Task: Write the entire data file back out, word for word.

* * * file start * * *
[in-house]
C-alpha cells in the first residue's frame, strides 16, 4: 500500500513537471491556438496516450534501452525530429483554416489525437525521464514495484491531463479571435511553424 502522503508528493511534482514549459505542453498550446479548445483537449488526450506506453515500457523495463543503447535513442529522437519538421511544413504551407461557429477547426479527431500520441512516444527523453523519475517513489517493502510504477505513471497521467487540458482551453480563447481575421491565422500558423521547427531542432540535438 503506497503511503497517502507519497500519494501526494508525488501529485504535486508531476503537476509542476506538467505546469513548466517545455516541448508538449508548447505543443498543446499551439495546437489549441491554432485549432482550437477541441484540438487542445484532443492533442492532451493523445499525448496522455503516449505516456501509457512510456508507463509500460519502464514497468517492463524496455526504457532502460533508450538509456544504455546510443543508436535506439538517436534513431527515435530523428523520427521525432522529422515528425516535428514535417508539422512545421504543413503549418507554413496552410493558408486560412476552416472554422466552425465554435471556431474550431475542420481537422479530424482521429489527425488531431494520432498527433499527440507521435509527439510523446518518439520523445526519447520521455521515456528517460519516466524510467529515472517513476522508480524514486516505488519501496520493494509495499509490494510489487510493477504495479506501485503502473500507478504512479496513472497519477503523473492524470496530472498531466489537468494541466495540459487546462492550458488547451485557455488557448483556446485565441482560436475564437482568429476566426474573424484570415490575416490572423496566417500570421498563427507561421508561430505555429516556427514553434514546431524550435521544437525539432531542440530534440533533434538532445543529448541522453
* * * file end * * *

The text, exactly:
[in-house]
C-alpha cells in the first residue's frame, strides 16, 4: 500500500513537471491556438496516450534501452525530429483554416489525437525521464514495484491531463479571435511553424 502522503508528493511534482514549459505542453498550446479548445483537449488526450506506453515500457523495463543503447535513442529522437519538421511544413504551407461557429477547426479527431500520441512516444527523453523519475517513489517493502510504477505513471497521467487540458482551453480563447481575421491565422500558423521547427531542432540535438 503506497503511503497517502507519497500519494501526494508525488501529485504535486508531476503537476509542476506538467505546469513548466517545455516541448508538449508548447505543443498543446499551439495546437489549441491554432485549432482550437477541441484540438487542445484532443492533442492532451493523445499525448496522455503516449505516456501509457512510456508507463509500460519502464514497468517492463524496455526504457532502460533508450538509456544504455546510443543508436535506439538517436534513431527515435530523428523520427521525432522529422515528425516535428514535417508539422512545421504543413503549418507554413496552410493558408486560412476552416472554422466552425465554435471556431474550431475542420481537422479530424482521429489527425488531431494520432498527433499527440507521435509527439510523446518518439520523445526519447520521455521515456528517460519516466524510467529515472517513476522508480524514486516505488519501496520493494509495499509490494510489487510493477504495479506501485503502473500507478504512479496513472497519477503523473492524470496530472498531466489537468494541466495540459487546462492550458488547451485557455488557448483556446485565441482560436475564437482568429476566426474573424484570415490575416490572423496566417500570421498563427507561421508561430505555429516556427514553434514546431524550435521544437525539432531542440530534440533533434538532445543529448541522453